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NANCY PENNINGTON AND REID HASTIE then a factor of one was assigned, indicating that the probabilities under both conditions were equivalent. This resulted in a letternumberresponsepair such as G-5, indicating that the evidence favored guilt and was considered to befivetimes more likely under conditions of guilt than under conditions of innocence. (We refer to G as the direction, and to 5 as the force of this response.) For the item-by-item assessments, subjects indicated a strength of belief in guilt relative to innocence by marking two vertical lines on a graph. (This method allows for ordinal tests of the consistency of judgments with principles of Bayesian updating processes, and it also allows the construction of likelihood odds ratios similar to those used as dependent variables in the other response mode conditions.) These evaluations were made after reading the initial case description and after reading each evidence block. Graphic frames for each opinion were placed side by side on an answer sheet. Subjects were instructed that placing a longer G line on the graph as they moved to a subsequent frame meant that the evidence they had just read resulted in a stronger belief in guilt than they had prior to the evidence, and examples were given for increasing, decreasing, and no change progressions for both G and I ratings. For the local assessments, subjects read each block of evidence and provided a likelihood ratio for each block separately, indicating direction (G, I, or N) and force (a number greater than or equal to 1). After practicing each of the response modes on a sample case, subjects read and responded to the stimulus case three times, once for each response measure. Subjects responded by using item-by-item, global, and local assessments, in that order. This design confounds order and rating scale type with response mode, but it allowed us to collect within-subject responses in a way that was sensible to subjects and to compare some aspects of our data with Schum and Martin's results (1980,1982). In Experiment 3 wereplicateExperiment 2, using a between-subjects design (in which response order is not a problem), and keep the rating scale constant. Dependent variables. All three response measures were converted to likelihood ratios. For the global and local assessments, this consisted of using the force number for responses in the guilty direction, for example, G-10 is a likelihood ratio of 10. We used thereciprocalof the force number for responses in the innocent direction; for example, I—10 converts to a likelihood ratio of. 10. For the item-by-item ratings, the ratio of the guilty rating to the innocent rating constituted the corresponding likelihood ratio. Likelihood ratios cannot be meaningfully averaged because they range from 0 to 1 for innocent judgments and from 1 to infinity for guilty judgments. Transformation to log likelihood ratios solves this problem; a likelihood ratio of 10 (10 times more likely that the person is guilty, given the evidence) converts to a log likelihood of 1, and a likelihood ratio of. 10 (10 times more likely that the person is innocent given the evidence) converts to a log likelihood of-1. All analyses were performed on the log likelihood ratios. The Bayesian aggregate was computed by multiplying the local assessments of evidence blocks (adding the log likelihood ratios) according to analyses of the stimulus materials reported by Schum and Martin (1982).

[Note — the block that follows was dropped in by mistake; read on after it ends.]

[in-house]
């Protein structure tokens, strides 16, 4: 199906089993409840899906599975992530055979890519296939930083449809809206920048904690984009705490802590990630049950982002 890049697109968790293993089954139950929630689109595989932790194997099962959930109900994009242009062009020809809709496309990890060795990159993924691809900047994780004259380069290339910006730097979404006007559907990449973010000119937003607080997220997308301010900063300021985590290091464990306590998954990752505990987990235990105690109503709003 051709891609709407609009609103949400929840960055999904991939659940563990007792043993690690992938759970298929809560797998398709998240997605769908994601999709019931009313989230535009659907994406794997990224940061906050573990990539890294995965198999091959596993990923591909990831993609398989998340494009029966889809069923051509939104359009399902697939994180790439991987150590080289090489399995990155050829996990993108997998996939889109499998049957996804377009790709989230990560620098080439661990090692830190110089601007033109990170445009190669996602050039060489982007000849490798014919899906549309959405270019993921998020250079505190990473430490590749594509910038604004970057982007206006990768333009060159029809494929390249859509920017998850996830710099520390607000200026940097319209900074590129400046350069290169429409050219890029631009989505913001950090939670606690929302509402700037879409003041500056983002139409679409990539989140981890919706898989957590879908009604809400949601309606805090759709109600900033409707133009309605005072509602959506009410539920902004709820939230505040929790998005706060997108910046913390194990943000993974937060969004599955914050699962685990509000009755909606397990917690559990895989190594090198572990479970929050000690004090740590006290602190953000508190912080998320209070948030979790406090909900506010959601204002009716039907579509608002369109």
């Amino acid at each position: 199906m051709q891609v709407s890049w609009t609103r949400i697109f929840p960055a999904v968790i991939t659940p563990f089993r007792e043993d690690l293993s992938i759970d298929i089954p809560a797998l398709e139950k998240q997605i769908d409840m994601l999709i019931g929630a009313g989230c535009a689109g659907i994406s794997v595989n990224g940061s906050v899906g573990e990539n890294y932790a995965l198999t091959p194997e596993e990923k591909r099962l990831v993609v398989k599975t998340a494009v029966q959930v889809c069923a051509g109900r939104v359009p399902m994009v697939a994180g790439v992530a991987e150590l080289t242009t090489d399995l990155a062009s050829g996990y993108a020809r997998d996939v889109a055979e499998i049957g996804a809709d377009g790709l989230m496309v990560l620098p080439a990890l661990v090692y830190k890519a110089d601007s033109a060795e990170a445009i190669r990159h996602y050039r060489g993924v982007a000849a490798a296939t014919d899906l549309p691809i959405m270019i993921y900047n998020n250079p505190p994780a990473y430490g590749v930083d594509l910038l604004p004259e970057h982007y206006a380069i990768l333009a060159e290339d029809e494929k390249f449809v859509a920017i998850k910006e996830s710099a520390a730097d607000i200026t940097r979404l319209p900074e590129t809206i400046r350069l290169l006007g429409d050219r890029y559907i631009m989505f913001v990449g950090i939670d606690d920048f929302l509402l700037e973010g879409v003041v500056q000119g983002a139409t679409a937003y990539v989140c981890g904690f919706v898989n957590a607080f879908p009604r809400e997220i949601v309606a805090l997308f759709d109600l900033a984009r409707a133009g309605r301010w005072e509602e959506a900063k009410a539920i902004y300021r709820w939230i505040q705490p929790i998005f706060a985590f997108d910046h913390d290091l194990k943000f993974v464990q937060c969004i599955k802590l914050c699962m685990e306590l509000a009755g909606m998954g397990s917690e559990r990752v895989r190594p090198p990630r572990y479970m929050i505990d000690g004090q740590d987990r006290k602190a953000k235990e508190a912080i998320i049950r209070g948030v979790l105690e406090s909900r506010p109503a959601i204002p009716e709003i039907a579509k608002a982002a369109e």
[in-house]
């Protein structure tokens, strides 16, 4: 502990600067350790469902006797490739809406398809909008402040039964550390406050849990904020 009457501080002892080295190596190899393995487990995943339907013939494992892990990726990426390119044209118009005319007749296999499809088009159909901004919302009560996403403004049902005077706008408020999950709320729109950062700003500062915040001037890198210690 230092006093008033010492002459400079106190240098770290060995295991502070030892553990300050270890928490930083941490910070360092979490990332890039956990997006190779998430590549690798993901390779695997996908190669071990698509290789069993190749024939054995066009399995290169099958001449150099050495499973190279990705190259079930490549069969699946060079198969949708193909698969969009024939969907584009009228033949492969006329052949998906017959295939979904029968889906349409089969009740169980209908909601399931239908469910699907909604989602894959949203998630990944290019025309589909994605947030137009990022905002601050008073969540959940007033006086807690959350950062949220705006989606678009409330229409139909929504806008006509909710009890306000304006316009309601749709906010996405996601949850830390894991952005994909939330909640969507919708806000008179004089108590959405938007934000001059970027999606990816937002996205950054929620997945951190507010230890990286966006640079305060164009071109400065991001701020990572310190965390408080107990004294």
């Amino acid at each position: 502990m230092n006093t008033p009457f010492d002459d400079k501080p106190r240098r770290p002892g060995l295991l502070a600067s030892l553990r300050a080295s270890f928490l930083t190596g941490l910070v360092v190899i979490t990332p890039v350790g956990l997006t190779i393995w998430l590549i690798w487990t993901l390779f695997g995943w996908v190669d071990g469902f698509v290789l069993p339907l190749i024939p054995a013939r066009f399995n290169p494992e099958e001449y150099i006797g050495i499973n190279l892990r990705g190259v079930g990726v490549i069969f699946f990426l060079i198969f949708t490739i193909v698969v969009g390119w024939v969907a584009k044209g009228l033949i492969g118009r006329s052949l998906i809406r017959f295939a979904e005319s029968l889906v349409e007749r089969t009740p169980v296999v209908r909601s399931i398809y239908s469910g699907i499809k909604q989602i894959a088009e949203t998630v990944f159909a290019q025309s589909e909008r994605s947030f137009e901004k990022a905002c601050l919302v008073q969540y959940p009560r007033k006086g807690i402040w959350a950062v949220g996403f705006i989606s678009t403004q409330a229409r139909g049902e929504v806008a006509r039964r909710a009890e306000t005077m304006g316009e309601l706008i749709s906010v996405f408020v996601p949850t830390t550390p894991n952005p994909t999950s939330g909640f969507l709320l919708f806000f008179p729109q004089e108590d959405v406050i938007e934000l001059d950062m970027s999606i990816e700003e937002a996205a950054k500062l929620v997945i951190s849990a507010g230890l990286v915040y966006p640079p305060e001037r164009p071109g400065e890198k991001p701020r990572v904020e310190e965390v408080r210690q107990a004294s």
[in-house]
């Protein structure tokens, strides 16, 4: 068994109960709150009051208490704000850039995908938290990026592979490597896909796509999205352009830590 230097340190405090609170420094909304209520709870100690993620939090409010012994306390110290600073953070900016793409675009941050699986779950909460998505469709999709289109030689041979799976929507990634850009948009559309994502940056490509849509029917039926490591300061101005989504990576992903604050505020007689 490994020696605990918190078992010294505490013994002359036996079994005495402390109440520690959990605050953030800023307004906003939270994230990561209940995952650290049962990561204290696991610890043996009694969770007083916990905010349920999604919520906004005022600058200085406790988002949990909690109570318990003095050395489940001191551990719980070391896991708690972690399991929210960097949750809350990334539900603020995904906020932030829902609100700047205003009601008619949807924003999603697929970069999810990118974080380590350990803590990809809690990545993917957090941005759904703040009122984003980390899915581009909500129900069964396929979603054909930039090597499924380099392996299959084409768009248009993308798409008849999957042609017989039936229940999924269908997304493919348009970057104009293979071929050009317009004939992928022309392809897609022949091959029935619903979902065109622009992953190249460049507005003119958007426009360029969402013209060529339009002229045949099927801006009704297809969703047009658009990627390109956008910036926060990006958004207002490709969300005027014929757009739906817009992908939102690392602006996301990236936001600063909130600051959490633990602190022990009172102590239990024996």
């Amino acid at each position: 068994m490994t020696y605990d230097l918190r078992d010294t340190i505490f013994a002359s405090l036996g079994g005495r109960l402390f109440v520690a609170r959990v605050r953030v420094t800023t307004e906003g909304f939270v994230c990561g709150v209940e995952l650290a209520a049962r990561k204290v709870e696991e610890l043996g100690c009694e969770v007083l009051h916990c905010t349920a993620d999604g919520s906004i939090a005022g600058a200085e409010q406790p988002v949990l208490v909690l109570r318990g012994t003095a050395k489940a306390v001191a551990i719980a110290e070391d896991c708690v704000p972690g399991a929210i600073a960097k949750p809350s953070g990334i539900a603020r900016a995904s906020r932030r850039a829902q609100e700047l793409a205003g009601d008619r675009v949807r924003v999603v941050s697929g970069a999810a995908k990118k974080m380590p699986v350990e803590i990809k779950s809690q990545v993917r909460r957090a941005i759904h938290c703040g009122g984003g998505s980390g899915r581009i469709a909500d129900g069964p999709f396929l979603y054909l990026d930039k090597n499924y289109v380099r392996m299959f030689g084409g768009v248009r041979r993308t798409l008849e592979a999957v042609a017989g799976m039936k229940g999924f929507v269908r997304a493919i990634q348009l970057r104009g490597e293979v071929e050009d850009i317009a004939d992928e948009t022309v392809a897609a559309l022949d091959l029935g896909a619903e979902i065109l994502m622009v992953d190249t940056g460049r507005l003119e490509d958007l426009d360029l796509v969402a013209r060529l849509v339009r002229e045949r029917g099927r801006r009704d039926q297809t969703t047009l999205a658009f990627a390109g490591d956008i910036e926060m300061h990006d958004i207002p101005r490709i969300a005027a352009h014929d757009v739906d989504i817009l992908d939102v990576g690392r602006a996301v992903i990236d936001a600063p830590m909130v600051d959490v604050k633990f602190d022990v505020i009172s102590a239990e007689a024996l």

pendix). These stimulus materials were chosen because the evidence blocks composing the case had been formally analyzed according to their underlying inference structure and the mathematics for combining evidence block evaluations according to Bayes's rule had been developed (Schum & Martin, 1982). Evidence for the case was prepared as written transcripts containing an initial description of the defendant and the charges, followed by six blocks of evidence. Each block of evidence contained assertions by a witness relevant to a major case issue such as motive or opportunity and related evidence bearing on the credibility of the witness or rebuttal of the assertions. We constructed three versions of the case. The basic version was identical to the Schum and Martin (1980,1982) materials. We developed, in addition, a conviction version and an acquittal version in which story inferences were added to each of the basic version evidence blocks. The story inference was intended to complete a story connection under a guilty or innocent interpretation of the evidence. For example, the defendant accused of embezzlement claimed that he had been in a barber shop at the time of the alleged crime. In the basic version of the evidence, "Graves testified that he left work early on the day in question in order to get a haircut." In the conviction version of the evidence, "Graves testified that he left work early on the day in question in order to get a haircut. Graves's supervisor testified that Graves had gotten a haircut one week before the crime." In the acquittal version of the evidence, "Graves testified that he left work early on the day in question in order to get a haircut. Graves's supervisor testified that he had instructed Graves to get a haircut." The story supplements were developed on the basis of pilot subjects' common evidence interpretations. For the example given earlier, the information provided by the supplement either supports or undermines a causal link (getting a haircut because you need one) that is critical to the defendant's story. (See the Appendix for other examples of story supplements.) The convict version had a guilty story inference added to each evidence block, and the acquit version had an innocent story inference added to each evidence block. The three stimulus versions defined the three experimental conditions in the study. Subjects. Subjects were 53 Northwestern University undergraduates and members of the university community who were paid $10 for their participation. Eighteen subjects were randomly assigned to each of the experimental conditions (one subject was dropped from the analysis because of failure to follow instructions). Subjects participated in groups of one to four persons but worked individually on the task in three-hour experimental sessions. Procedure. Subjects first read general instructions informing them that the purpose of theresearchwas to study the various ways in which individuals evaluate and combine evidence in jury trials, followed by a description of the format of the case materials. Subjects then read extensive instructions for each of three response measures and practiced using the response modes on a sample case. The global assessment involved reading the case materials completely through and then estimating a single likelihood ratio for the entire collection of evidence. For this estimate the subject was asked to assess the likelihood of the case evidence assuming the defendant's guilt relative to the likelihood of the same evidence assuming innocence. The actualresponseconsisted of two parts. First, subjects indicated direction: whether the evidence favored guilt (G), or innocence (I), or was neutral (N). If the subject responded that the evidence favored guilt, he or she was asked to specify a number (force) indicating how many times more likely the evidence would be under conditions of guilt than it would be under conditions of innocence (i.e, an odds ratio was used). If the subject responded that the evidence favored innocence, then he or she was asked to specify a number indicating how many times more likely the evidence would be under conditions of innocence than it would be under conditions of guilt. If the subject responded that the evidence favored neither guilt nor innocence (N),